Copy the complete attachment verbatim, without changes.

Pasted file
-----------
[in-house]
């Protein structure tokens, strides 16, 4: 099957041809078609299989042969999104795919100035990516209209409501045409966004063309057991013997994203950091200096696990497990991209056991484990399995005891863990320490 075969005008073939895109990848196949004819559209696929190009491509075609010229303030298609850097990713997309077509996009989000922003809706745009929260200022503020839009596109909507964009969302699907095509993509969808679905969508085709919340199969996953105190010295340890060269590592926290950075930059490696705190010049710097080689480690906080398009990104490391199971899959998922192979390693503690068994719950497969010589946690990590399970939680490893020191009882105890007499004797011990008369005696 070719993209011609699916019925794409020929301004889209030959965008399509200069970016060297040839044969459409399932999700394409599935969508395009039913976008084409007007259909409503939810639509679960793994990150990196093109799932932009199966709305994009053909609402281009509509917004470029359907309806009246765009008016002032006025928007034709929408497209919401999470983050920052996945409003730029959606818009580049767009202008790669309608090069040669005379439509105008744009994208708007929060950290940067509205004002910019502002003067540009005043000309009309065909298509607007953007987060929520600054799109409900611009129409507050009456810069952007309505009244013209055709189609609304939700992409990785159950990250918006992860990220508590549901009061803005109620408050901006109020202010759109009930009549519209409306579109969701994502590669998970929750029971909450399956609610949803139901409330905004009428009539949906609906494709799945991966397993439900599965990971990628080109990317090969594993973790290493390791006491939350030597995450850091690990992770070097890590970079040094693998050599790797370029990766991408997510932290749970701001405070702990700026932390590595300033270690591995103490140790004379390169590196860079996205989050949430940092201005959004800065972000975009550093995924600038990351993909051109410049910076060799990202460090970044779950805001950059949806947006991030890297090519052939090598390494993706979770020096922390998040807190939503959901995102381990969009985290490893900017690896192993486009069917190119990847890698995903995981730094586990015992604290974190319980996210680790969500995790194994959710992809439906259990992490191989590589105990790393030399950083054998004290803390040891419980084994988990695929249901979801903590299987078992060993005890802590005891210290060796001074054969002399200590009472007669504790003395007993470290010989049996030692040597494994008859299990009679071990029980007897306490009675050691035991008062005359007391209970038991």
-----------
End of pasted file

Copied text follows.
[in-house]
């Protein structure tokens, strides 16, 4: 099957041809078609299989042969999104795919100035990516209209409501045409966004063309057991013997994203950091200096696990497990991209056991484990399995005891863990320490 075969005008073939895109990848196949004819559209696929190009491509075609010229303030298609850097990713997309077509996009989000922003809706745009929260200022503020839009596109909507964009969302699907095509993509969808679905969508085709919340199969996953105190010295340890060269590592926290950075930059490696705190010049710097080689480690906080398009990104490391199971899959998922192979390693503690068994719950497969010589946690990590399970939680490893020191009882105890007499004797011990008369005696 070719993209011609699916019925794409020929301004889209030959965008399509200069970016060297040839044969459409399932999700394409599935969508395009039913976008084409007007259909409503939810639509679960793994990150990196093109799932932009199966709305994009053909609402281009509509917004470029359907309806009246765009008016002032006025928007034709929408497209919401999470983050920052996945409003730029959606818009580049767009202008790669309608090069040669005379439509105008744009994208708007929060950290940067509205004002910019502002003067540009005043000309009309065909298509607007953007987060929520600054799109409900611009129409507050009456810069952007309505009244013209055709189609609304939700992409990785159950990250918006992860990220508590549901009061803005109620408050901006109020202010759109009930009549519209409306579109969701994502590669998970929750029971909450399956609610949803139901409330905004009428009539949906609906494709799945991966397993439900599965990971990628080109990317090969594993973790290493390791006491939350030597995450850091690990992770070097890590970079040094693998050599790797370029990766991408997510932290749970701001405070702990700026932390590595300033270690591995103490140790004379390169590196860079996205989050949430940092201005959004800065972000975009550093995924600038990351993909051109410049910076060799990202460090970044779950805001950059949806947006991030890297090519052939090598390494993706979770020096922390998040807190939503959901995102381990969009985290490893900017690896192993486009069917190119990847890698995903995981730094586990015992604290974190319980996210680790969500995790194994959710992809439906259990992490191989590589105990790393030399950083054998004290803390040891419980084994988990695929249901979801903590299987078992060993005890802590005891210290060796001074054969002399200590009472007669504790003395007993470290010989049996030692040597494994008859299990009679071990029980007897306490009675050691035991008062005359007391209970038991």